I’ve been to a couple of meetings recently which perfectly illustrate two areas I cite in the book as going wrong.
The first was billed as a ‘consultation’ on sports provision in the town, put on by the District Council who own land on which sports happen, contract out sports provision, and have a top level strategy. Half a dozen cabinet members at the high table start off by telling us there is no money and there won’t be; they are already well on the way to a new long term contract for the sports centre; and we can talk about anything else we like. A few representatives of under facilitated sports pluck up courage and put over their views. We are promised a report – and some weeks later there is no sign of anything.
The second was put on by local District councillors rather than cabinet members. An opportunity to hear what is being done about particularly bad flytipping which has been a real problem in one road for 20 years. Again, the enforcement officer, district politicians and police are on the high table to give us facts figures and power point. Poorly chaired comments follow (from an animated and angry audience). Much of the audience and all the politicians remain convinced that better cameras and more resources are the answer – despite the last cameras being stolen, clearing up alone expecting to cost £45,000 and reductions making a larger budget most unlikely.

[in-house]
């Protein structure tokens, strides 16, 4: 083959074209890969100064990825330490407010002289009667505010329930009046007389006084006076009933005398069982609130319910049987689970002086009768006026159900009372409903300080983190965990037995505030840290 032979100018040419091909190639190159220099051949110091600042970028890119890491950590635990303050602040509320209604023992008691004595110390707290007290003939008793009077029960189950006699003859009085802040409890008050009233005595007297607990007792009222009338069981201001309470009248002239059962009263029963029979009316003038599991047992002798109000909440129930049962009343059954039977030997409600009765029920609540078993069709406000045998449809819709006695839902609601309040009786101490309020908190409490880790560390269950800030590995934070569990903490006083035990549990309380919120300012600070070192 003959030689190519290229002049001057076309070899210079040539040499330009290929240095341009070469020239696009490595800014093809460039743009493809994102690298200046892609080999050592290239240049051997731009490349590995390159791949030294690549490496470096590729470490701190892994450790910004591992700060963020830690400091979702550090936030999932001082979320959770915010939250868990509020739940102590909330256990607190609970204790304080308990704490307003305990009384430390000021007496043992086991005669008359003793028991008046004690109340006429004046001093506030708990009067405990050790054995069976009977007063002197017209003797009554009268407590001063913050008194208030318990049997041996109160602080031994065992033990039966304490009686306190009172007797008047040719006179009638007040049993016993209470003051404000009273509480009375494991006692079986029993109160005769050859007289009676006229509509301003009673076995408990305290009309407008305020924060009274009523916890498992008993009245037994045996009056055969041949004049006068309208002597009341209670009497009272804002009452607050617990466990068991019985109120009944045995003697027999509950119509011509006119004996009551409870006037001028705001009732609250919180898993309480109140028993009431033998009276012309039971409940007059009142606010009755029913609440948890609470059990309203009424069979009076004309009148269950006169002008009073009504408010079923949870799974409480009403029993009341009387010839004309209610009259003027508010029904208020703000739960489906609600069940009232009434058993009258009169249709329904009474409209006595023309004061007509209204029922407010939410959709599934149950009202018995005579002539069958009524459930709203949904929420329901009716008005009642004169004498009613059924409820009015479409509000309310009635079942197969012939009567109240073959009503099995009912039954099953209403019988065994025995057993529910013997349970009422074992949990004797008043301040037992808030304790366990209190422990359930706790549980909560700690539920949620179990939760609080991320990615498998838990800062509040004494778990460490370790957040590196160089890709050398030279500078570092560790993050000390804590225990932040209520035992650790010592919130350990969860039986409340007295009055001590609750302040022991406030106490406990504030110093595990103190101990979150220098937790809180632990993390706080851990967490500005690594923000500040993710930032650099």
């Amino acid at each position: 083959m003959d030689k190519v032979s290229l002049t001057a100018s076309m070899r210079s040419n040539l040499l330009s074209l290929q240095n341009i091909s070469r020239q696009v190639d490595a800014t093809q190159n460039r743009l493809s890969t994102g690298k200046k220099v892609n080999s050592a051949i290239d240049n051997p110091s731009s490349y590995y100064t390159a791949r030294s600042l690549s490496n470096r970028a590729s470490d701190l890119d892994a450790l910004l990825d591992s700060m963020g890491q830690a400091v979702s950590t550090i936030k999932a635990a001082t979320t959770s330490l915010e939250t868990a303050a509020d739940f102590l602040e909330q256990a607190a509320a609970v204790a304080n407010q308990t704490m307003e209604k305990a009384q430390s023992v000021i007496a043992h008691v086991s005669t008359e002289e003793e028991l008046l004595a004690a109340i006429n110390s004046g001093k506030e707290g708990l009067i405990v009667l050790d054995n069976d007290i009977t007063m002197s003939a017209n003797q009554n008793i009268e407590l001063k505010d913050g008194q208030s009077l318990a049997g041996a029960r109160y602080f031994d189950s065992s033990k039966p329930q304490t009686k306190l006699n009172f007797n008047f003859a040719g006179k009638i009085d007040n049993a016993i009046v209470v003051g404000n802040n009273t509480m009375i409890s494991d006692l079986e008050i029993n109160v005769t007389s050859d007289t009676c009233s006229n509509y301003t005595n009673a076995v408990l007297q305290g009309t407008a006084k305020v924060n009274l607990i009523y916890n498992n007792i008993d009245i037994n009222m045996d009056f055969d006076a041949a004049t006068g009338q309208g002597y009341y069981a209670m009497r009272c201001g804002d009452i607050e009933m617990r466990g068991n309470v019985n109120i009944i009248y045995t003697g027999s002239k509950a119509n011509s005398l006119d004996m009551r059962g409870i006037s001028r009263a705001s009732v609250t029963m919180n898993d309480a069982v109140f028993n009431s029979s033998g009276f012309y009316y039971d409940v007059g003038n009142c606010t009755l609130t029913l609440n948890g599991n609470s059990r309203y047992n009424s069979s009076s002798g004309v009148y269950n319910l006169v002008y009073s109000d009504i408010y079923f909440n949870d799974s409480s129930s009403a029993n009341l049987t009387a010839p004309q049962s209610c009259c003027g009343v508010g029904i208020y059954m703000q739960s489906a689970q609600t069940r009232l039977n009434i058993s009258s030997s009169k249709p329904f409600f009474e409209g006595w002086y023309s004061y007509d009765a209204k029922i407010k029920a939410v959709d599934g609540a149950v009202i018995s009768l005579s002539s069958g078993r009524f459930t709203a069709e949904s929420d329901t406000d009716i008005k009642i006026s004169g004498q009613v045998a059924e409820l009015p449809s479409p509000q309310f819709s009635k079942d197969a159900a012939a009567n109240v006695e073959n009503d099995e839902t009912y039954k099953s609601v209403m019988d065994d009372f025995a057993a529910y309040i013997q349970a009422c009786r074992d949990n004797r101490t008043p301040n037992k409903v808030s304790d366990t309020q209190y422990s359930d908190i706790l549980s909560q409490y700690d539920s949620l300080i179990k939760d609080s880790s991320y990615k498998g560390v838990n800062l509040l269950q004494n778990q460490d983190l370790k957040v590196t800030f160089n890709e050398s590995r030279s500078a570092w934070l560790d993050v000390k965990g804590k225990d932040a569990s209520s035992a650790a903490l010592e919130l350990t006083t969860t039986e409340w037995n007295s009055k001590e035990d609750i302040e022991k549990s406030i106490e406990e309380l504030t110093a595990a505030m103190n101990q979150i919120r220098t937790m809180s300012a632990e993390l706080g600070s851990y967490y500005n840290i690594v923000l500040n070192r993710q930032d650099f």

My point here is not to discuss other possible solutions – it is that the way meetings are run sets out from the first moment where both power and expertise is seen to be. In the first case one can argue this is honest – the District do have the power and have no intention of consulting (which as a separate point further adds to growing cynicism with political process).
In the second it completely misses a trick. The meeting focussed my thoughts on the definition of insanity: “Doing the same thing over and over again and expecting different results” – usually attributed to Einstein. For 20 years trying to catch flytippers has not worked – a broader public engagement might well bring up new left field ideas which might work. The quote is helpful in recognising that we cannot expect the public to contribute and engage if we treat them as idiots from the moment they walk into a meeting. We need radically different appraoches to engagement.
Or do we? If the aim of the policians is to be seen to be doing something, without too much stress, then perhaps both meetings achieved what they set out to for those who organised them?